Student Theses and Dissertations

Date of Award


Document Type


Degree Name

Doctor of Philosophy (PhD)

RU Laboratory

Hudspeth Laboratory


How do biological systems ensure robustness of function despite developmental and environmental variation? Our sense of hearing boasts exquisite sensitivity, precise frequency discrimination, and a broad dynamic range. Experiments and modeling imply, however, that the auditory system achieves this performance for only a narrow range of parameter values. Although the operation of some systems appears to require precise control over parameter values, I describe how the function of the ear might instead be made robust to parameter perturbation. The sensory hair cells of the cochlea are physiologically vulnerable: small changes in parameter values could compromise hair cells' ability to detect stimuli. Most ears, however, remain highly sensitive despite differences in their physical properties. I propose that, rather than exerting tight control over parameters, the auditory system employs a homeostatic mechanism that increases the robustness of its operation to variation in parameter values. To slowly adjust the response to sinusoidal stimulation, the homeostatic mechanism feeds back to its adaptation process a rectified version of the hair bundle's displacement. When homeostasis is enforced, the range of parameter values for which the sensitivity, tuning sharpness, and dynamic range exceed specified thresholds can increase by more than an order of magnitude. Certain characteristics of the hair cell's behavior might provide a means to determine through experiment whether such a mechanism operates in the auditory system. This homeostatic strategy constitutes a general principle by which many biological systems might ensure robustness of function.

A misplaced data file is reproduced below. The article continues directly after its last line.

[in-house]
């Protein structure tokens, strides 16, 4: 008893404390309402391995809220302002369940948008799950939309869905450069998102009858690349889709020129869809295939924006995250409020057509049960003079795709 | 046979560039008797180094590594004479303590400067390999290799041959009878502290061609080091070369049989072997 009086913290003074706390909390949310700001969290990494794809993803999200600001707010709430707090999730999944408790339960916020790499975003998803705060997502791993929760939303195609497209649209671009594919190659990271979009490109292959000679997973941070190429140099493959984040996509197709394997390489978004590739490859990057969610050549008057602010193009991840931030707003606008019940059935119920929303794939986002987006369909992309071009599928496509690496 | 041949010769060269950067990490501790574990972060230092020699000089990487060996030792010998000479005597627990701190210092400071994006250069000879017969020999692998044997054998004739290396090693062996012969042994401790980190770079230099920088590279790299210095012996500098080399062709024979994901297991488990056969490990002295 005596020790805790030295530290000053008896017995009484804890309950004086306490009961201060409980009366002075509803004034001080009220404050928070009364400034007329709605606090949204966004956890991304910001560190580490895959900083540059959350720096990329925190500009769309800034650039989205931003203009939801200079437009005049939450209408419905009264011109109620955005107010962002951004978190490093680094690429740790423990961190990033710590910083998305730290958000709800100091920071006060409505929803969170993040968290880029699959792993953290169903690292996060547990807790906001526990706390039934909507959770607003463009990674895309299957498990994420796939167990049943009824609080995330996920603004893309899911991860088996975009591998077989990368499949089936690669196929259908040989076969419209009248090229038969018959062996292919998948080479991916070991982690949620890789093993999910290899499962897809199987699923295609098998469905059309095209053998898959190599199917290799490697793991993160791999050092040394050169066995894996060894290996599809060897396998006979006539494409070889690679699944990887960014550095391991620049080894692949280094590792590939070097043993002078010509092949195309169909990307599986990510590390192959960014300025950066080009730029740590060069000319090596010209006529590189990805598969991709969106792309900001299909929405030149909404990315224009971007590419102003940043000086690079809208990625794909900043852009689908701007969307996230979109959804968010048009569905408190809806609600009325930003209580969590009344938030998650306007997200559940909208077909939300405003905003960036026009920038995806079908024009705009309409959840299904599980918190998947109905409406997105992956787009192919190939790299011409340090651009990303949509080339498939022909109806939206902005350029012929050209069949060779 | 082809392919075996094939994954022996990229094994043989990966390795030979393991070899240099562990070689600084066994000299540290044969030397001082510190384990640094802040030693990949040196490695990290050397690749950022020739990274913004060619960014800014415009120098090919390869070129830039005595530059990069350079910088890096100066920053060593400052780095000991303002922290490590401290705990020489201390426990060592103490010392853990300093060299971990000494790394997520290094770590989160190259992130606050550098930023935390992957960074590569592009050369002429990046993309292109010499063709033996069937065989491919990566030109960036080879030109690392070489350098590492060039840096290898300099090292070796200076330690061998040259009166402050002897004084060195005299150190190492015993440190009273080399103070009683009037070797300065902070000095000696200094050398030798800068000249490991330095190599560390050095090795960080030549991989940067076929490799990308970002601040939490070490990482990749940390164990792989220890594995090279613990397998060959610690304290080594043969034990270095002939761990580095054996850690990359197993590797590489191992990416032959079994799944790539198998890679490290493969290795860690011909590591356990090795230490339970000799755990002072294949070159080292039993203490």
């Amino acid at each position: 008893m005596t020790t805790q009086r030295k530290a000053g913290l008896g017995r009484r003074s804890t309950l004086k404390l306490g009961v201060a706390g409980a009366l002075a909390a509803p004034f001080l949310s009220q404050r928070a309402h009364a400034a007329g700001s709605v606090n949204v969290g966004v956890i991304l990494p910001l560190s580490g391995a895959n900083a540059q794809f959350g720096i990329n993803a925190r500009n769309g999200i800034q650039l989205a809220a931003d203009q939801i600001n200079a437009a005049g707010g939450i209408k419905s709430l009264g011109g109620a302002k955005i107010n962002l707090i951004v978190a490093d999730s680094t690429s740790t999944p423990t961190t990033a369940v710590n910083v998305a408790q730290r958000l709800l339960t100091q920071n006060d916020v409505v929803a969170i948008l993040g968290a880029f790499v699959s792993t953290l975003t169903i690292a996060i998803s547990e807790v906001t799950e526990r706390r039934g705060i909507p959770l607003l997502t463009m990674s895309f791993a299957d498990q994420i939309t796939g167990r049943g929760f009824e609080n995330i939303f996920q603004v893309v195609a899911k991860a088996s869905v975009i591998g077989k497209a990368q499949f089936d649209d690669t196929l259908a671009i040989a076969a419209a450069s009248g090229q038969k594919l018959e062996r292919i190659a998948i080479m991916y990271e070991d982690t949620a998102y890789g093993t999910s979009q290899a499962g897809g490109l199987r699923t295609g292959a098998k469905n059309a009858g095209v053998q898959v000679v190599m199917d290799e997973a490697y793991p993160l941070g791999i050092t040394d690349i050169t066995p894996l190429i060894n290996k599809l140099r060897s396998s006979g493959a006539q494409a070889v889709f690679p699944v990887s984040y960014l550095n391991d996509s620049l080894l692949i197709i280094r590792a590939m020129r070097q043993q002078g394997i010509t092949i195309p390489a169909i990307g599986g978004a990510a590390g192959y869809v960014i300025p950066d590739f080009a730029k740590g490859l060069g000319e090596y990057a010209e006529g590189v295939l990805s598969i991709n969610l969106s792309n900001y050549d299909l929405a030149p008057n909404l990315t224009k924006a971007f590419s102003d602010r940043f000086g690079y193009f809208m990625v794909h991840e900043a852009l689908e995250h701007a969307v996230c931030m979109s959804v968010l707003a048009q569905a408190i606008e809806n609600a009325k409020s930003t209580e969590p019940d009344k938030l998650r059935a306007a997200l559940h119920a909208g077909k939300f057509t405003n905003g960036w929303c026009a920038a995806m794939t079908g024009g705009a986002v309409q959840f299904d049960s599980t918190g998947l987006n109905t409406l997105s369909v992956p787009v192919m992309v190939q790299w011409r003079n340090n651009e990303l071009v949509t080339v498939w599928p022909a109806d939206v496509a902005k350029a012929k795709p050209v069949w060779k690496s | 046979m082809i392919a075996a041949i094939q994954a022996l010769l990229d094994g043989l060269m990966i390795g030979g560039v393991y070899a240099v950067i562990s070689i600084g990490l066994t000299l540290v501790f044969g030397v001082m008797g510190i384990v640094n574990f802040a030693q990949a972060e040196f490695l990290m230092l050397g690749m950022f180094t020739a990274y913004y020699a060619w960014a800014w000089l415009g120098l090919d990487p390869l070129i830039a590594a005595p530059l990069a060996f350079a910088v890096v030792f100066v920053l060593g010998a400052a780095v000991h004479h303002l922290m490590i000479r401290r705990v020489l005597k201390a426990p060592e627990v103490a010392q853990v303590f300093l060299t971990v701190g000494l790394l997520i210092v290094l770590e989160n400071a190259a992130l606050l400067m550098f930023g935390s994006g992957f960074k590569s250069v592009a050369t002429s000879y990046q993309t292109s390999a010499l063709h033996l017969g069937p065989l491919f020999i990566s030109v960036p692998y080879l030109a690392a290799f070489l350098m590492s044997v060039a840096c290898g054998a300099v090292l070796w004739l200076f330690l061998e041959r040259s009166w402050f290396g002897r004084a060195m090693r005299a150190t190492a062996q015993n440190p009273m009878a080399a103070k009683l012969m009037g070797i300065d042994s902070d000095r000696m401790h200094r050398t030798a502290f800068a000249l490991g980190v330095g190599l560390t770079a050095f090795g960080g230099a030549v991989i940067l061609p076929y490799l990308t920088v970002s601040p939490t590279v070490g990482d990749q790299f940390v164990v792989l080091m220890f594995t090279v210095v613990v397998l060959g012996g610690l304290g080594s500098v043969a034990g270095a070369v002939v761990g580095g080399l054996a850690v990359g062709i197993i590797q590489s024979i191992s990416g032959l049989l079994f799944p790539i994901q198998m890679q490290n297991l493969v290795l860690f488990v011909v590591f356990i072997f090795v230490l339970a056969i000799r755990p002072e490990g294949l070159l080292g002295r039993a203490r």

A Thesis Presented to the Faculty of The Rockefeller University in Partial Fulfillment of the Requirements for the degree of Doctor of Philosophy

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